Categories: News

Johor mulls possibility of 4.5-day work week

This revision will allow Muslims to prepare for Friday prayers while civil officials will not be expected to return to work afterwards


THE Johor state government is said to be considering an official two-and-a-half-day weekend, with Friday as a half-day, followed by Saturday and Sunday as rest days, according to several high-placed sources.

Malay Mail reported yesterday that the state’s proposed two-and-a-half-day weekend will allow Muslims to prepare for Friday prayers while civil officials will not be expected to return to work afterwards.

However, it said, to compensate for Friday’s half-day, it is possible that there will be an additional hour of working time from Monday to Thursday.

Currently, the official working hours are 8am to 5pm.

Since Jan 1, 2014, the Johor government has been observing Friday and Saturday as weekends, after a decree issued by Sultan Ibrahim Sultan Iskandar in conjunction with his 55th birthday celebration on Nov 23, 2013.

The change was made to ease Muslims in the state to attend Friday prayers.

Malay Mail’s source, who is privy to information on the proposed rest-day revision for Johor, confirmed that the state government is potentially looking at implementing a two-and-a-half-day weekend with a four-and-a-half-day work week.

“The agreement appears to be in place, and it was notified to Johor Ruler Sultan Ibrahim prior to his departure on June 18,” he stated.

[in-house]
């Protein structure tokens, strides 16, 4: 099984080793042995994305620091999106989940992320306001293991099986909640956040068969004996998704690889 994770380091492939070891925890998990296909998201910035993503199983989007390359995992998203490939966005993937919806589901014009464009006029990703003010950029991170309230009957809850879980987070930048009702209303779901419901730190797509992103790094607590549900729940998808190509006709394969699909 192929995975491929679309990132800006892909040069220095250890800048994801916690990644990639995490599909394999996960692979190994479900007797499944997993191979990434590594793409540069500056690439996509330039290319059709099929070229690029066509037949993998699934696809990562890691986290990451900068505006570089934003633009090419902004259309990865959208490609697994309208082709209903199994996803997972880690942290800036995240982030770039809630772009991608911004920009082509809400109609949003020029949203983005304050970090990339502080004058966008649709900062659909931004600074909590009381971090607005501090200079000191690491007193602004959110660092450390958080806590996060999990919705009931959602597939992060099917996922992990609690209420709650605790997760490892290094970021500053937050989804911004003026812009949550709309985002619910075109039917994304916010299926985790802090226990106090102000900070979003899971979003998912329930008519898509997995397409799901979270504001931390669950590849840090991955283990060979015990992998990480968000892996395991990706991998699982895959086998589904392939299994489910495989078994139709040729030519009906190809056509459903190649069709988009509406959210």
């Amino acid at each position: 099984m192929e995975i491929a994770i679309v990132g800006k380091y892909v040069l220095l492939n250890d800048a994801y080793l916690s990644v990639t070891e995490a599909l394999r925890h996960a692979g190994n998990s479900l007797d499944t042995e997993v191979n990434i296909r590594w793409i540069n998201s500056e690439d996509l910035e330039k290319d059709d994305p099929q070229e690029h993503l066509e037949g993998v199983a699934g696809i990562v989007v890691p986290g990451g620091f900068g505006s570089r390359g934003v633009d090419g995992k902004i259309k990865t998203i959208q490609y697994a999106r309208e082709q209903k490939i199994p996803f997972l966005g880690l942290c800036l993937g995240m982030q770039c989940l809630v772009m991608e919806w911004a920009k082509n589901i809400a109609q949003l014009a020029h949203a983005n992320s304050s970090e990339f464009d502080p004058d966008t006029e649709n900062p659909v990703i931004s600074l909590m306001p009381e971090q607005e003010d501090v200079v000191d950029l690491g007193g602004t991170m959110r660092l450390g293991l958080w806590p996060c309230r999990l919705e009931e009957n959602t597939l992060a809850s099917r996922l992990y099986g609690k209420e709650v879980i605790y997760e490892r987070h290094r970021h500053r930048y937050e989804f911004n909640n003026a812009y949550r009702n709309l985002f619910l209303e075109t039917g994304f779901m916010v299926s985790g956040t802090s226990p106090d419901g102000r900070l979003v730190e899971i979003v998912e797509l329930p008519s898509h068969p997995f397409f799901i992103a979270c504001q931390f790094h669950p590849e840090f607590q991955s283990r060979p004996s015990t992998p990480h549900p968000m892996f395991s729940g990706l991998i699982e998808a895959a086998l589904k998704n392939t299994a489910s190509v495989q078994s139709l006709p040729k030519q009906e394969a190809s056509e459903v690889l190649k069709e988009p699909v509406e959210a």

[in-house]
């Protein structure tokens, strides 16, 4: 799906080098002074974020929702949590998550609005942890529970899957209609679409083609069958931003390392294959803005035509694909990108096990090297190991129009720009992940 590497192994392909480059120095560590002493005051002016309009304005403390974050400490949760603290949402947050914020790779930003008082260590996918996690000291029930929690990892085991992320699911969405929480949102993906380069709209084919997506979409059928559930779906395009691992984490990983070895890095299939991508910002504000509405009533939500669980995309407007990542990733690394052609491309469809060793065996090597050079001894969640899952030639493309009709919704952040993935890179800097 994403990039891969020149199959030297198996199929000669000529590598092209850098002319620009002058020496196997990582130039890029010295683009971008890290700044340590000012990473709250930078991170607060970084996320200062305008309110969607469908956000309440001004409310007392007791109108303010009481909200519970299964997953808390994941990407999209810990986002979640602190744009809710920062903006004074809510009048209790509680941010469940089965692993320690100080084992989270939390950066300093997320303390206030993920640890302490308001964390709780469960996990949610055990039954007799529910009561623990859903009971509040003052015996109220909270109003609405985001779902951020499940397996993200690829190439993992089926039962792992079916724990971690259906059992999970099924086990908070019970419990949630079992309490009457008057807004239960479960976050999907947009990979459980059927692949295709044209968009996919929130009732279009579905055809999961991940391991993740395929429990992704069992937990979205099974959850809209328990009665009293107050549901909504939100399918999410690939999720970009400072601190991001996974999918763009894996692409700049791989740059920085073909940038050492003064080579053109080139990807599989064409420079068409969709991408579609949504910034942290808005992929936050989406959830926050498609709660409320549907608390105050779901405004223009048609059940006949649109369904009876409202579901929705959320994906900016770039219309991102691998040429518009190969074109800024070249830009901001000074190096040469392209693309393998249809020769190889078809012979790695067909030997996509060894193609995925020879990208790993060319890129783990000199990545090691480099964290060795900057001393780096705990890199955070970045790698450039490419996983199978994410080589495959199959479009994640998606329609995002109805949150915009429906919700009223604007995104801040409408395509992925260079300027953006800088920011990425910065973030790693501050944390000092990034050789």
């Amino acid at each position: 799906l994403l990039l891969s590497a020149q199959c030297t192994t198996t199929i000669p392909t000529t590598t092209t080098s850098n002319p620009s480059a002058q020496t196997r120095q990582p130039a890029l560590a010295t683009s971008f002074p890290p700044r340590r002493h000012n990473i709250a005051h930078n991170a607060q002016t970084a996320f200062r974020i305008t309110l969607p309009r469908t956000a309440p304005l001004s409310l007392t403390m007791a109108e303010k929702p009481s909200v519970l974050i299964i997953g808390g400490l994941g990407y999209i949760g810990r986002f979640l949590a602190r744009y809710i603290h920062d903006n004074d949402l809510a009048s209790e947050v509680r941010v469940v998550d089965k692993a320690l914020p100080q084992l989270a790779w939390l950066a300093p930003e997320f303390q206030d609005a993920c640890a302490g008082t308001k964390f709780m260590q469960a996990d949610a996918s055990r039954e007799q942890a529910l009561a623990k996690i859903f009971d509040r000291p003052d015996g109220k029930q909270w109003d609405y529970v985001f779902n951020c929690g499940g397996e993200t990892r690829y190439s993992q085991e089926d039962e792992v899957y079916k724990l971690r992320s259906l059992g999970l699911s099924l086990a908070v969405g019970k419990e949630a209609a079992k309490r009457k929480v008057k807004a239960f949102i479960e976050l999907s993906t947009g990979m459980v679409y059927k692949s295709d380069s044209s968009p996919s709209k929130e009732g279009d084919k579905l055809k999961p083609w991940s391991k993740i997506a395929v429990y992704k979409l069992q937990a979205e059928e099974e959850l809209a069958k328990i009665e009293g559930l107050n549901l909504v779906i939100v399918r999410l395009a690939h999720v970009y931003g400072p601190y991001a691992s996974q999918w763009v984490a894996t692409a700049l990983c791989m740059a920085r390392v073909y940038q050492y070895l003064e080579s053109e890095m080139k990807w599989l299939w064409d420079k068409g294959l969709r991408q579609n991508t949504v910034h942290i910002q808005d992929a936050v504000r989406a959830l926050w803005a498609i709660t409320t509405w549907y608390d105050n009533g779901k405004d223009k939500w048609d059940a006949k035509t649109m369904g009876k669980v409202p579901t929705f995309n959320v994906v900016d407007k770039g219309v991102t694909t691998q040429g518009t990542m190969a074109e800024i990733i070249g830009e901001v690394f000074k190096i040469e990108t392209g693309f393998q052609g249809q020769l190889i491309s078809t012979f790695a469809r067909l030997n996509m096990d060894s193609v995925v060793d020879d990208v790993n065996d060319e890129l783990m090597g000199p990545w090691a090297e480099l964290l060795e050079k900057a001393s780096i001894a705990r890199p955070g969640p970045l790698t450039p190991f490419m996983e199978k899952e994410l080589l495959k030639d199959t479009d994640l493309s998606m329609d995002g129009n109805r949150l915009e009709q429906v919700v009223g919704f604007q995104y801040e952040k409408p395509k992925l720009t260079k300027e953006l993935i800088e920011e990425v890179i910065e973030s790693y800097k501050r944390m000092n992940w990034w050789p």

According to the same source, the synchronisation and calibration of multiple state government systems would take three months.

“As it stands, we are fine-tuning the idea for it to be authorised and endorsed as quickly as possible,” the source said.

The source said it is hoped the implementation can be done by this year since many parties were supportive of the move.

Pasir Raja assemblyman Nor Rashidah Ismail had also previously recommended that the state government adopt a three-day weekend in exchange for a four-day work week.

According to her, this is a practice in countries such as Belgium, Iceland, Scotland, Spain, Japan and the United Arab Emirates.

Nor Rashidah said this during today’s state assembly meeting at Bangunan Sultan Ismail in Kota Iskandar, Iskandar Puteri, where she was debating Sultan Ibrahim’s royal address.

Supporting the proposal, on June 14, Johor Mentri Besar Datuk Onn Hafiz Ghazi also said the state government was looking at the possibility of reviewing its rest days after listening to public concern about the difference in rest days between the government and private bodies.

He said a solution to the matter could be announced in due time.


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